There I Was... Karen Fine Brasch, CDR, USN (Ret.)

FlyGirls is pleased to present There I Was, a new addition to the Woman Crush Wednesday series, consisting of short stories about the real-life experiences of women in aviation, in their own words.

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by Karen Fine Brasch, CDR, USN (Ret.)

There I Was....flying a practice combat search and rescue (CSAR) mission on a dark, low-light night vision goggle (NVG) training hop with the U.S. Navy SEAL team. We were flying a simulated troop insertion exercise out in the western training area.

We were in a flight of two HH-60H Seahawk helicopters, taking liberties in the small mountainous terrain with our flying by practicing tree-top flying that included maneuvers such as a "bunt and roll" over the top of a mountain ("pop" up over the mountain then follow the slope downward). The maneuver is designed to keep us low to the terrain and out of sight of any enemy on the ground with shoulder-launched anti-aircraft missiles. We were so low at this point, had there be any enemies, they could have thrown rocks at us and maybe scored a hit.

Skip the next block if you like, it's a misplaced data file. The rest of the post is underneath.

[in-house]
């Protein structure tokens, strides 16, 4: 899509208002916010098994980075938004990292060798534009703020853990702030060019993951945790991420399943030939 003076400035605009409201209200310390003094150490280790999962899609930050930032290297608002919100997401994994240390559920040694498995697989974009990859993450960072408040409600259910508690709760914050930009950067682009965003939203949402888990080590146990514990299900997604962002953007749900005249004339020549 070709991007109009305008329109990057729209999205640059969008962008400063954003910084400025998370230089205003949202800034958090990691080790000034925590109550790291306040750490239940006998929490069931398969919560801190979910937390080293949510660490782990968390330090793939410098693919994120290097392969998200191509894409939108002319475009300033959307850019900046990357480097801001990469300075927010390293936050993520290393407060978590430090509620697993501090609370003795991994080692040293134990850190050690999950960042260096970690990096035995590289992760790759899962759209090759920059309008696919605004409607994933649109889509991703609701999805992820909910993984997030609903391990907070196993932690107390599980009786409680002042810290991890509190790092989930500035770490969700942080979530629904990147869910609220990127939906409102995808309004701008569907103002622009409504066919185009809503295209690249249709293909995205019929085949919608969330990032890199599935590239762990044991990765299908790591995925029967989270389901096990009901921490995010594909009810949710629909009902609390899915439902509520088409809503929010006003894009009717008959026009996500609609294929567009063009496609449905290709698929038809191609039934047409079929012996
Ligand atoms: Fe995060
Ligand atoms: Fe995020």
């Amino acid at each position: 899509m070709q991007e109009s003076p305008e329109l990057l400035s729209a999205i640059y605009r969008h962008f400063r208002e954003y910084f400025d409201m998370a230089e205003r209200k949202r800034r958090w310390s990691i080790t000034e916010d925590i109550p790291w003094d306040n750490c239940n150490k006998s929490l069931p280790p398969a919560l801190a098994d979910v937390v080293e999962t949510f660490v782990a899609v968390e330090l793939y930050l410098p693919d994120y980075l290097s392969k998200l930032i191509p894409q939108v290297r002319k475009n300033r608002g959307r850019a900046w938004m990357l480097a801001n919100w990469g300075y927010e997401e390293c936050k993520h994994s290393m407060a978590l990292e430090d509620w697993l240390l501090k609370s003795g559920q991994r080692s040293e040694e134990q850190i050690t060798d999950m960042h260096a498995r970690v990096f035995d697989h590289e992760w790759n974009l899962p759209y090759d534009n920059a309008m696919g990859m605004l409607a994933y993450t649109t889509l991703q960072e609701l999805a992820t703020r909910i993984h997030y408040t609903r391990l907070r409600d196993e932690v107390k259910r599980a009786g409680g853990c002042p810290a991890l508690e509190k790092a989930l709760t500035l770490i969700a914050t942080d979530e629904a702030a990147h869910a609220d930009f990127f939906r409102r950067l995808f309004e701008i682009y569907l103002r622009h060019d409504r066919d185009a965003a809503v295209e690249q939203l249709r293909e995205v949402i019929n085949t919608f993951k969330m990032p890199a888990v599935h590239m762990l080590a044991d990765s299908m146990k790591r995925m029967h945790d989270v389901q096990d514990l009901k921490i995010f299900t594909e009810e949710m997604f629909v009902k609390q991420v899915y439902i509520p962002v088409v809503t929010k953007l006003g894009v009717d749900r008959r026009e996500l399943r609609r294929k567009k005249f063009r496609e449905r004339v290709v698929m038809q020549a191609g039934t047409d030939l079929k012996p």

We were five minutes out from our destination CAL (confined area landing) site and doing our best to stay low on this dark night. As we crossed over the last ridge line, I made a very low pass, text book "bunt and roll" maneuver.

Just as I began to move the nose of the helicopter forward above the tree line, my night vision goggles suddenly flared white momentarily and I couldn't see (not a good thing). I was already pulling up on the collective (throttle for helicopters) to climb when I heard my aircrew manning the door guns yelling, "Power! Power! Power!"

I immediately climbed towards the dark sky dotted with green reflections from my NVGs. We leveled off and before I could ask what the aircrew saw, I heard one of them say, "That was a big, white mustang (horse) leading a herd, ma'am. Must have spooked him."

OK, who spooked whom? The herd of horses were probably grazing quietly when they heard the noisy helicopter overhead, panicked and ran to get out of the way -- or was it the pilot flying a crew of four and an additional four Navy SEALS into a confined area landing site at the bottom of a rocky ravine surrounded by trees in the black of night?

The adrenaline rush and excitement peaked in a matter of seconds. Then we again focused on the job at hand.

No horses or Navy SEALS were harmed during this flight.